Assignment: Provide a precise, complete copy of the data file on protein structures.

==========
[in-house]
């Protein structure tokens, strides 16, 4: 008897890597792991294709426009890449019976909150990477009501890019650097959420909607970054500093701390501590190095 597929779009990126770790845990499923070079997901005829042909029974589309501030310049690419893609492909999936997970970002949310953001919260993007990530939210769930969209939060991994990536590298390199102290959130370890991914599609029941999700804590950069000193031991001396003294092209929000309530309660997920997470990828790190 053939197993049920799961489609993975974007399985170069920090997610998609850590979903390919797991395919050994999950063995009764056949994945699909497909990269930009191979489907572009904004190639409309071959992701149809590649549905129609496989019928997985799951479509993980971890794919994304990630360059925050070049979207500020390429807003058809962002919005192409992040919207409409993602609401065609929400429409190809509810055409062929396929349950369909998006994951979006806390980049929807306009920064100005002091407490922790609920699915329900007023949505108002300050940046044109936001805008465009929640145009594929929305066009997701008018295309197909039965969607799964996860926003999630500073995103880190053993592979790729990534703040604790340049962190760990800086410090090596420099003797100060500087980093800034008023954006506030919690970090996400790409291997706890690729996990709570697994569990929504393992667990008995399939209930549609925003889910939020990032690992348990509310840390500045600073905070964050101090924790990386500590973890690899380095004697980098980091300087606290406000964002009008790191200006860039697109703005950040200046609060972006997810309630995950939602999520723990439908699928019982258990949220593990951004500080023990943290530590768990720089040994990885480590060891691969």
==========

[in-house]
């Protein structure tokens, strides 16, 4: 008897890597792991294709426009890449019976909150990477009501890019650097959420909607970054500093701390501590190095 597929779009990126770790845990499923070079997901005829042909029974589309501030310049690419893609492909999936997970970002949310953001919260993007990530939210769930969209939060991994990536590298390199102290959130370890991914599609029941999700804590950069000193031991001396003294092209929000309530309660997920997470990828790190 053939197993049920799961489609993975974007399985170069920090997610998609850590979903390919797991395919050994999950063995009764056949994945699909497909990269930009191979489907572009904004190639409309071959992701149809590649549905129609496989019928997985799951479509993980971890794919994304990630360059925050070049979207500020390429807003058809962002919005192409992040919207409409993602609401065609929400429409190809509810055409062929396929349950369909998006994951979006806390980049929807306009920064100005002091407490922790609920699915329900007023949505108002300050940046044109936001805008465009929640145009594929929305066009997701008018295309197909039965969607799964996860926003999630500073995103880190053993592979790729990534703040604790340049962190760990800086410090090596420099003797100060500087980093800034008023954006506030919690970090996400790409291997706890690729996990709570697994569990929504393992667990008995399939209930549609925003889910939020990032690992348990509310840390500045600073905070964050101090924790990386500590973890690899380095004697980098980091300087606290406000964002009008790191200006860039697109703005950040200046609060972006997810309630995950939602999520723990439908699928019982258990949220593990951004500080023990943290530590768990720089040994990885480590060891691969």